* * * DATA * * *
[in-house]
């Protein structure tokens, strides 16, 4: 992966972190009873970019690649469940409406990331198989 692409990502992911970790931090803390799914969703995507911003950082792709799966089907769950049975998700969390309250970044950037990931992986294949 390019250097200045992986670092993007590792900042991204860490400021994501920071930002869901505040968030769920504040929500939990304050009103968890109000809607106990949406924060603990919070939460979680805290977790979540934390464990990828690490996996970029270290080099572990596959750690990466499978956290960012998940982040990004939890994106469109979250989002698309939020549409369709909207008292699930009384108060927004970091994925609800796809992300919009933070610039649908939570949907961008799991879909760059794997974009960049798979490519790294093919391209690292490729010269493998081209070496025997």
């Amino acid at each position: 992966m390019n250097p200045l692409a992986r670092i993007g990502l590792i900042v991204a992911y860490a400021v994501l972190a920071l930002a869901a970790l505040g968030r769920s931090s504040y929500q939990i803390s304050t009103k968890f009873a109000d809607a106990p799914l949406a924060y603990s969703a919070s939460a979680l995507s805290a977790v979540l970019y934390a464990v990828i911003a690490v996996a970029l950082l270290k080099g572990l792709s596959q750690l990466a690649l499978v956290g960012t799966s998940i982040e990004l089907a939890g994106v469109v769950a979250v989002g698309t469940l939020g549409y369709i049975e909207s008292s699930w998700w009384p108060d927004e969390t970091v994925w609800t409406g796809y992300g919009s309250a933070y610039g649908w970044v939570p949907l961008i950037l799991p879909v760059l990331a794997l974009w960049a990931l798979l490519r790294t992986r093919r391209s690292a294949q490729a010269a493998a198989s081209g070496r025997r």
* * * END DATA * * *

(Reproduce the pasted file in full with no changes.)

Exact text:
[in-house]
């Protein structure tokens, strides 16, 4: 992966972190009873970019690649469940409406990331198989 692409990502992911970790931090803390799914969703995507911003950082792709799966089907769950049975998700969390309250970044950037990931992986294949 390019250097200045992986670092993007590792900042991204860490400021994501920071930002869901505040968030769920504040929500939990304050009103968890109000809607106990949406924060603990919070939460979680805290977790979540934390464990990828690490996996970029270290080099572990596959750690990466499978956290960012998940982040990004939890994106469109979250989002698309939020549409369709909207008292699930009384108060927004970091994925609800796809992300919009933070610039649908939570949907961008799991879909760059794997974009960049798979490519790294093919391209690292490729010269493998081209070496025997």
């Amino acid at each position: 992966m390019n250097p200045l692409a992986r670092i993007g990502l590792i900042v991204a992911y860490a400021v994501l972190a920071l930002a869901a970790l505040g968030r769920s931090s504040y929500q939990i803390s304050t009103k968890f009873a109000d809607a106990p799914l949406a924060y603990s969703a919070s939460a979680l995507s805290a977790v979540l970019y934390a464990v990828i911003a690490v996996a970029l950082l270290k080099g572990l792709s596959q750690l990466a690649l499978v956290g960012t799966s998940i982040e990004l089907a939890g994106v469109v769950a979250v989002g698309t469940l939020g549409y369709i049975e909207s008292s699930w998700w009384p108060d927004e969390t970091v994925w609800t409406g796809y992300g919009s309250a933070y610039g649908w970044v939570p949907l961008i950037l799991p879909v760059l990331a794997l974009w960049a990931l798979l490519r790294t992986r093919r391209s690292a294949q490729a010269a493998a198989s081209g070496r025997r």